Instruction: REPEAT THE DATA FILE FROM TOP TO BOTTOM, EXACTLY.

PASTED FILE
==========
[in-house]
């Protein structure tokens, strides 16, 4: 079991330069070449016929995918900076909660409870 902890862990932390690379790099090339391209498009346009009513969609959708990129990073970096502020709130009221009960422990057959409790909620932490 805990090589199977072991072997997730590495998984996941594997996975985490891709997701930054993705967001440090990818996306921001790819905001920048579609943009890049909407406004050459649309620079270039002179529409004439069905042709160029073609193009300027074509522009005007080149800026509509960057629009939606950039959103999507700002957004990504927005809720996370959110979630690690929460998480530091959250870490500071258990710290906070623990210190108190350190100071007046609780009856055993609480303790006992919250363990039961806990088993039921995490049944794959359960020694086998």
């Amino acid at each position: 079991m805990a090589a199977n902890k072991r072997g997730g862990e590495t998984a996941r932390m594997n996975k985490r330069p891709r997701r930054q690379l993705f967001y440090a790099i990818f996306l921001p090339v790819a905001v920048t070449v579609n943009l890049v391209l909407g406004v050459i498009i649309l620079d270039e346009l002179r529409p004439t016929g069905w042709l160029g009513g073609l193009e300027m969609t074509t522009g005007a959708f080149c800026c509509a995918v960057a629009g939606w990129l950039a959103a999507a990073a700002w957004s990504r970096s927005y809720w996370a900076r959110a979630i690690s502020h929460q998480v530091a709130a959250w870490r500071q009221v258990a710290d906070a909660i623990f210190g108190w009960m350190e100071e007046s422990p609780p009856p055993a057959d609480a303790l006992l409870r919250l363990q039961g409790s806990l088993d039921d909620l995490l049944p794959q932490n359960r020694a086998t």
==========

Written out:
[in-house]
């Protein structure tokens, strides 16, 4: 079991330069070449016929995918900076909660409870 902890862990932390690379790099090339391209498009346009009513969609959708990129990073970096502020709130009221009960422990057959409790909620932490 805990090589199977072991072997997730590495998984996941594997996975985490891709997701930054993705967001440090990818996306921001790819905001920048579609943009890049909407406004050459649309620079270039002179529409004439069905042709160029073609193009300027074509522009005007080149800026509509960057629009939606950039959103999507700002957004990504927005809720996370959110979630690690929460998480530091959250870490500071258990710290906070623990210190108190350190100071007046609780009856055993609480303790006992919250363990039961806990088993039921995490049944794959359960020694086998």
């Amino acid at each position: 079991m805990a090589a199977n902890k072991r072997g997730g862990e590495t998984a996941r932390m594997n996975k985490r330069p891709r997701r930054q690379l993705f967001y440090a790099i990818f996306l921001p090339v790819a905001v920048t070449v579609n943009l890049v391209l909407g406004v050459i498009i649309l620079d270039e346009l002179r529409p004439t016929g069905w042709l160029g009513g073609l193009e300027m969609t074509t522009g005007a959708f080149c800026c509509a995918v960057a629009g939606w990129l950039a959103a999507a990073a700002w957004s990504r970096s927005y809720w996370a900076r959110a979630i690690s502020h929460q998480v530091a709130a959250w870490r500071q009221v258990a710290d906070a909660i623990f210190g108190w009960m350190e100071e007046s422990p609780p009856p055993a057959d609480a303790l006992l409870r919250l363990q039961g409790s806990l088993d039921d909620l995490l049944p794959q932490n359960r020694a086998t």